Slive gets SEC with troubles, successes

So, is Mike Slive coming into the Southeastern Conference as an administrator, an arbiter or a defender?

In succeeding Roy Kramer, the SEC commissioner for 12 years, Slive possibly will need all three skills in directing a conference that is both successful and troubled. Skeptics would say there is a direct corollary between that success on the field and those troubles off the field.

First, a little background for any late-comers: In 1933 the SEC began play with 13 schools having football teams. Since then, Georgia Tech, Tulane and Sewanee dropped from the conference and, years later, in 1992, Arkansas and South Carolina joined the fold.

Football in this part of the country, however, dates much further back than 1933. For instance, Auburn and Georgia have met each other 106 times, Mississippi and Mississippi State 99 times, Kentucky and Tennessee 98 times, and Tennessee and Vanderbilt 96 times.

Slive comes to Birmingham after seven years as commissioner of Conference USA, a respectable league but not nearly the caliber of the SEC. He also is an attorney who has defended various universities, not too successfully, against NCAA accusations.

So, he has experience as an administrator and as a defender of schools.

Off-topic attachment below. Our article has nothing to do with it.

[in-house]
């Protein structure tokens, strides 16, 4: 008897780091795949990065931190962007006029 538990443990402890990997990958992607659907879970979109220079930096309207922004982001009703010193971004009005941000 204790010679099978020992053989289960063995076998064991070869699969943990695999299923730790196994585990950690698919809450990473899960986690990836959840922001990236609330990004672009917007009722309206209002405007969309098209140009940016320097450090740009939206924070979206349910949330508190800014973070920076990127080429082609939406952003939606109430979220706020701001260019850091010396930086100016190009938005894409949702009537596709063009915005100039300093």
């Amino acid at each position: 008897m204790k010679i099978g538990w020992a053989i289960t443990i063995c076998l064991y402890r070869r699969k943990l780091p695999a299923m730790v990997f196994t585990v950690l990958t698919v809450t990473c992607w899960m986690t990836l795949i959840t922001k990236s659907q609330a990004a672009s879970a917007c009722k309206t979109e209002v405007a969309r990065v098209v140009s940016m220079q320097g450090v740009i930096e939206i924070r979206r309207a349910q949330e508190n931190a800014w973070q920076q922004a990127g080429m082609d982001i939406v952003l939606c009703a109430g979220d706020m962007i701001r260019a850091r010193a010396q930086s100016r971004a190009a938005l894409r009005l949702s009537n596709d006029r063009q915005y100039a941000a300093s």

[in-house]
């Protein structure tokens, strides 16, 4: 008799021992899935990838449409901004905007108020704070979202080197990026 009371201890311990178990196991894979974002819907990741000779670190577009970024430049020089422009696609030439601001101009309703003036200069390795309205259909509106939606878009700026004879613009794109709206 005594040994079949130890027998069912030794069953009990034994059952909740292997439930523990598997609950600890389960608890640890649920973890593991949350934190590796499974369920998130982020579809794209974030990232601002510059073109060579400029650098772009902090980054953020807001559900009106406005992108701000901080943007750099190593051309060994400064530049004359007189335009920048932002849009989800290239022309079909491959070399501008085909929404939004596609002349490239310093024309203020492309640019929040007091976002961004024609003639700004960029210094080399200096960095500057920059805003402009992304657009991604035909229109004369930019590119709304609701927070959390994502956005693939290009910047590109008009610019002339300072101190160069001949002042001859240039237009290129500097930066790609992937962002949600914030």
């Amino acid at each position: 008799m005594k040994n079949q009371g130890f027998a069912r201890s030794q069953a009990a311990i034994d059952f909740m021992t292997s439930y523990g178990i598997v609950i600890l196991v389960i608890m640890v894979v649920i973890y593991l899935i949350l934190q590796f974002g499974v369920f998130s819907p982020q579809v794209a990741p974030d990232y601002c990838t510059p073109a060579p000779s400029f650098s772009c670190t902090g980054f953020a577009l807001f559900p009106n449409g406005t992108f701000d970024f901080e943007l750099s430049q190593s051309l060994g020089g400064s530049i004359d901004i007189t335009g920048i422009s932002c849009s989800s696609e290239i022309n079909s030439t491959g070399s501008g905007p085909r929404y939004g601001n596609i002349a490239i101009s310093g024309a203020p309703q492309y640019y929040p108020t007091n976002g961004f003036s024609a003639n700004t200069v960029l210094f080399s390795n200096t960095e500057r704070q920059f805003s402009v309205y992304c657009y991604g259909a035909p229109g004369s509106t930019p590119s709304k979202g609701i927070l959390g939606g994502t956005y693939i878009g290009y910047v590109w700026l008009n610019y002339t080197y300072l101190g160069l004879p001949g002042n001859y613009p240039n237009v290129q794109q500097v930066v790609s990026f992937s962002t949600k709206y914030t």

In his new job, however, if Slive has any abilities as an arbiter, that might be his best contribution.

That’s because in recent years the competition among SEC schools has degenerated into off-field bitterness, cat-calling and back-biting among several of them, especially in the ever-escalating recruiting battles.

Witness Tennessee and Alabama, and Florida and Tennessee, among such vendettas. Vanderbilt is rarely if ever mentioned in such contexts but then the Commodores don’t win very often, either.

When I first began covering SEC sports back in the dark ages, in 1966, the league office was a hole-in-the-wall with a commissioner, an information specialist and perhaps a secretary.

The information specialist, the late Elmore &uot;Scoop&uot; Hudgins, would type out his news releases the first part of the week and hand-deliver them to my Associated Press office and to the daily newspapers in Birmingham, and mail them to other news outlets around the Southeast.

Now it is all sophisticated with a large staff, electronic communications and perhaps more attention paid to television than to newspapers. It’s merely a fact of life.

No matter how up-to-date things are, however, human nature and restaurant gravy are the same everywhere, meaning that some folks always are seeking an unfair advantage.

So, Slive will need all his skills as an administrator, defender and arbiter to calm some of the internecine squabbling and to lead SEC schools to clear their reputations with the NCAA.

Nine major infractions have come down from the NCAA on SEC schools in little more than a decade, and that’s just in football, which could give the impression of a rogue conference.

It is no consolation that several other schools have run afoul of the NCAA.

The SEC claims to be the best conference, and it needs to prove that in ways other than blocking and tackling.

(Hoyt Harwell is a retired Associated Press Correspondent who covered major sports in Alabama for 26 years. Harwell lives in Hoover. (e-mail: